George Berick's blog

Your Listing Expired And Your Home Did Not Sell . . . NOW WHAT?

Did your listing expire without selling? Is everybody else's home selling but yours? If you're serious about selling, then you're probably pretty frustrated. It's time to take a fresh approach.

There are reasons your home has not sold that are unique to your situation. Here are the 8 most common reasons a house remains unsold as well as actions you can take to get it sold.

1. THE PRICE IS WRONG. If your house isn't selling, then it is not priced properly for the current market. There are plenty of buyers that are looking for homes of all sizes, amenities and condition. Your home needs to be priced where a ready, willing and able buyer will see the value. Pricing your home at or near the actual market value is the best strategy for getting your home sold at the best price within a reasonable time frame.

Can You Qualify For A No-Money Down USDA Loan?

Do you have the income and reserves to buy a home, but not the down payment? If you live in many of our local areas, a USDA loan could be a perfect option for you.

USDA loans (also referred to as Rural Development loans) are guaranteed or insured by the Department of Agriculture to support affordable housing in less developed areas.  Its many benefits include:

  • No Down Payment:  Although not limited to first-time homebuyers, this can be particularly attractive for younger buyers who have a steady job, but not much in savings.
  • Low Guarantee Fees:  Guarantee fees are much lower than the similar fees on loans backed by the FHA. With a USDA loan, there’s a 1% guarantee fee compared to a 1.75% mortgage insurance premium (MIP) for FHA loans. In both cases, buyers can finance the upfront fee in their loan.  USDA loans carry a 0.35% guarantee fee on the unpaid principal balance each fiscal year. For FHA loans, buyers pay an annual 0.85% MIP fee if they made a minimum 3.5 percent down payment on their home purchase.

How To Get An Accurate Determination Of What Your Home Is Worth

There are really only two reliable ways to find out what your home is worth today.

If you're reading news publications and consuming social media posts, then you have no doubt been hearing how home prices are increasing by healthy percentages around the U.S.  What does this really mean to you?  If you saw a report that said home prices increased by 5% since this time last year, does that mean that the value of your home increased by 5%?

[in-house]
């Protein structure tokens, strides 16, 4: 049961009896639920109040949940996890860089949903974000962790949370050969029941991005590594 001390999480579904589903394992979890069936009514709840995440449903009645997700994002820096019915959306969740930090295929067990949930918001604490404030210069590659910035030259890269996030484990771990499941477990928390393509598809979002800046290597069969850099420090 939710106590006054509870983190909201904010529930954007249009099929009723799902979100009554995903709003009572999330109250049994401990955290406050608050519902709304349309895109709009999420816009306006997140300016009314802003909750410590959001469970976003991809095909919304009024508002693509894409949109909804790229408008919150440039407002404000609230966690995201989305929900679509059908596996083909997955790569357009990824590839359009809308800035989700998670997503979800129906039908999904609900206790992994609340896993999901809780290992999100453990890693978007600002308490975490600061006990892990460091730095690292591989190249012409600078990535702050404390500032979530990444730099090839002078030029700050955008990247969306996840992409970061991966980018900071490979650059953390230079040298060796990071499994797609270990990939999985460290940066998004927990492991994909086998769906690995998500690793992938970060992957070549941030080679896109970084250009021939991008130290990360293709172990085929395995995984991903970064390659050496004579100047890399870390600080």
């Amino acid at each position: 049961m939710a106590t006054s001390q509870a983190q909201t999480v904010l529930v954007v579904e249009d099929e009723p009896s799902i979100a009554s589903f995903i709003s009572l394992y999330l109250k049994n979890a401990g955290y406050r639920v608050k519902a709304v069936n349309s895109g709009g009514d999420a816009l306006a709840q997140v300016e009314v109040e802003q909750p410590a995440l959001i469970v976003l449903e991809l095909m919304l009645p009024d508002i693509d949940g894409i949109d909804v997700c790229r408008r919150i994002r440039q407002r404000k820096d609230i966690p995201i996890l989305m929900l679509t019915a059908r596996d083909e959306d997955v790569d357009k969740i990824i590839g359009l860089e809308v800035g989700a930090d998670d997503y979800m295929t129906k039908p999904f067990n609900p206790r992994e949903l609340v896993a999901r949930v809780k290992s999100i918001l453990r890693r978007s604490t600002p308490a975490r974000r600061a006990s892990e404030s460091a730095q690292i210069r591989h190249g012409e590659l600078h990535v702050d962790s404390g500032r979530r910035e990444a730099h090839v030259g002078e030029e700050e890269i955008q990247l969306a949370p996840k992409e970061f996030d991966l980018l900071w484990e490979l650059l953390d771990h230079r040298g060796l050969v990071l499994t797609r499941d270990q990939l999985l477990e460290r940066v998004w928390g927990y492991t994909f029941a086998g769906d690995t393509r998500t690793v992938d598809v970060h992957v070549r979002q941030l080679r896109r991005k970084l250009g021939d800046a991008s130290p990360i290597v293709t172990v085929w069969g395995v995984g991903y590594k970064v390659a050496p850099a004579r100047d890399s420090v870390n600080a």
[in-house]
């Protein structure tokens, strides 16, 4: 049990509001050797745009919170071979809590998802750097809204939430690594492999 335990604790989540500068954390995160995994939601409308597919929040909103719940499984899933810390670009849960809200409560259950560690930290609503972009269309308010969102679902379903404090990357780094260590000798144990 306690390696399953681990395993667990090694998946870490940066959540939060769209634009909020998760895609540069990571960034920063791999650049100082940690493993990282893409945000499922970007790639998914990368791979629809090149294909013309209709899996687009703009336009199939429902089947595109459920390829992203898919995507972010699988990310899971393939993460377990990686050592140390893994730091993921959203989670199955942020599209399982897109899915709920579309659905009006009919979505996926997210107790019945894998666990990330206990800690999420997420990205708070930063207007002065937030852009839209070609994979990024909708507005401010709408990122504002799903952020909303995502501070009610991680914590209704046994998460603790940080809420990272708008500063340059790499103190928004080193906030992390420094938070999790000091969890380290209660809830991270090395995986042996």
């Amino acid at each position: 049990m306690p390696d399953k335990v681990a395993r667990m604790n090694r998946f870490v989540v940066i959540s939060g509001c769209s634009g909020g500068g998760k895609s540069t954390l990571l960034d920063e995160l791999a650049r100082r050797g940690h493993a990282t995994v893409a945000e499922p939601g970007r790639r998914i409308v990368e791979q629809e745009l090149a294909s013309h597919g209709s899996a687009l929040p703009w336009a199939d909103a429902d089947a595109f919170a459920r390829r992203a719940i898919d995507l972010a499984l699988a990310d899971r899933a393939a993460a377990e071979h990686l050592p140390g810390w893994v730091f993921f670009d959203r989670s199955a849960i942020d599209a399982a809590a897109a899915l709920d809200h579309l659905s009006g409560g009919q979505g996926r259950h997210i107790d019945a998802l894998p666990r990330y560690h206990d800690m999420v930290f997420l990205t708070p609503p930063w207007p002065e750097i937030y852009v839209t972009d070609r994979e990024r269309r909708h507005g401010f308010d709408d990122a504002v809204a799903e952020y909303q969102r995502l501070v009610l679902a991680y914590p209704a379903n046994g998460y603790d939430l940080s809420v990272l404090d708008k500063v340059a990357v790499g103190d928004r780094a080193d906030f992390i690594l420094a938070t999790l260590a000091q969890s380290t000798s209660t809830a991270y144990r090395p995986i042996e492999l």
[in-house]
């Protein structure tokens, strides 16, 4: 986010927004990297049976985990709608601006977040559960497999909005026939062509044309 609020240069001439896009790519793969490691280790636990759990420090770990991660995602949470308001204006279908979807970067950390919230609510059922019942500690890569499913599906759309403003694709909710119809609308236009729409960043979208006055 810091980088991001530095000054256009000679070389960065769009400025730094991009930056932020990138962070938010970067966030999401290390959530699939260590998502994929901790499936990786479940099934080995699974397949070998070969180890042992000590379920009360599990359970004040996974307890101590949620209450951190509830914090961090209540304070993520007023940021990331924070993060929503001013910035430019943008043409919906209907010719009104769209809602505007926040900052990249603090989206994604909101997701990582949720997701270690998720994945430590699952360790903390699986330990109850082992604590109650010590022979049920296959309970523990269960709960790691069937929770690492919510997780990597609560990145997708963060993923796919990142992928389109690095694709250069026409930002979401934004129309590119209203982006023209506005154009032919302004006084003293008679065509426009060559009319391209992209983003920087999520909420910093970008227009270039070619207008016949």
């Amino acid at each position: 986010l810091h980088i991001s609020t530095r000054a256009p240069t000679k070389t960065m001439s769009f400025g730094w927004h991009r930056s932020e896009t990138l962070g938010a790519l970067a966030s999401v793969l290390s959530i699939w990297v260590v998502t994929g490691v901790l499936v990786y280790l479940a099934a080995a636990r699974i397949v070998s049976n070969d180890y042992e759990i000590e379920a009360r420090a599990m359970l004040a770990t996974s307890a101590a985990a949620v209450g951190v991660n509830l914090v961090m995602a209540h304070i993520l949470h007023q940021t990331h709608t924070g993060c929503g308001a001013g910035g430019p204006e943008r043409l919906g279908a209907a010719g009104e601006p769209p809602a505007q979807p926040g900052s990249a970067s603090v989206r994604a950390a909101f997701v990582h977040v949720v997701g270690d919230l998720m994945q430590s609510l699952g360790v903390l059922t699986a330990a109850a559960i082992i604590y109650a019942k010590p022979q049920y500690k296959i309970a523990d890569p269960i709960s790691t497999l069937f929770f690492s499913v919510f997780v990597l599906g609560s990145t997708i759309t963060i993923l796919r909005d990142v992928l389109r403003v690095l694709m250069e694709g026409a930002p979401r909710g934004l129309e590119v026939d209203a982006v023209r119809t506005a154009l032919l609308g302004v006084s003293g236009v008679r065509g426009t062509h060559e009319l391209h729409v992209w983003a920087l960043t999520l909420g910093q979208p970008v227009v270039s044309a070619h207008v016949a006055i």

Well, what it means is that the average or median price of homes that sold increased by 5%. Your home may have not increased in value at all, or it may have increased by more than 5%.  It depends on where your home is located.  It also depends on the condition and appeal of your home as it relates to average homes in your neighborhood.

Don't be mislead by the websites that display the market value of your home based on a computer model . . . they are often grossly inaccurate.  There are only two ways to get an accurate determination of the market value of your home today.

When Should a Seller Update/Revise The Property Disclosure Form?

The Ohio Residential Property Disclosure Form is required by Ohio Revised Code 5302.30 for all residential real property transfers by sale, land installment contract, lease with option to purchase, exchange, or lease.  The purpose of the form is for the seller to disclose to a potential buyer information about the condition of their home.  The information should be as accurate as possible and based on the seller's actual knowledge.  There are some exclusions to this requirement, that you can read about here:

So when should a seller revise the Residential Property Disclosure form?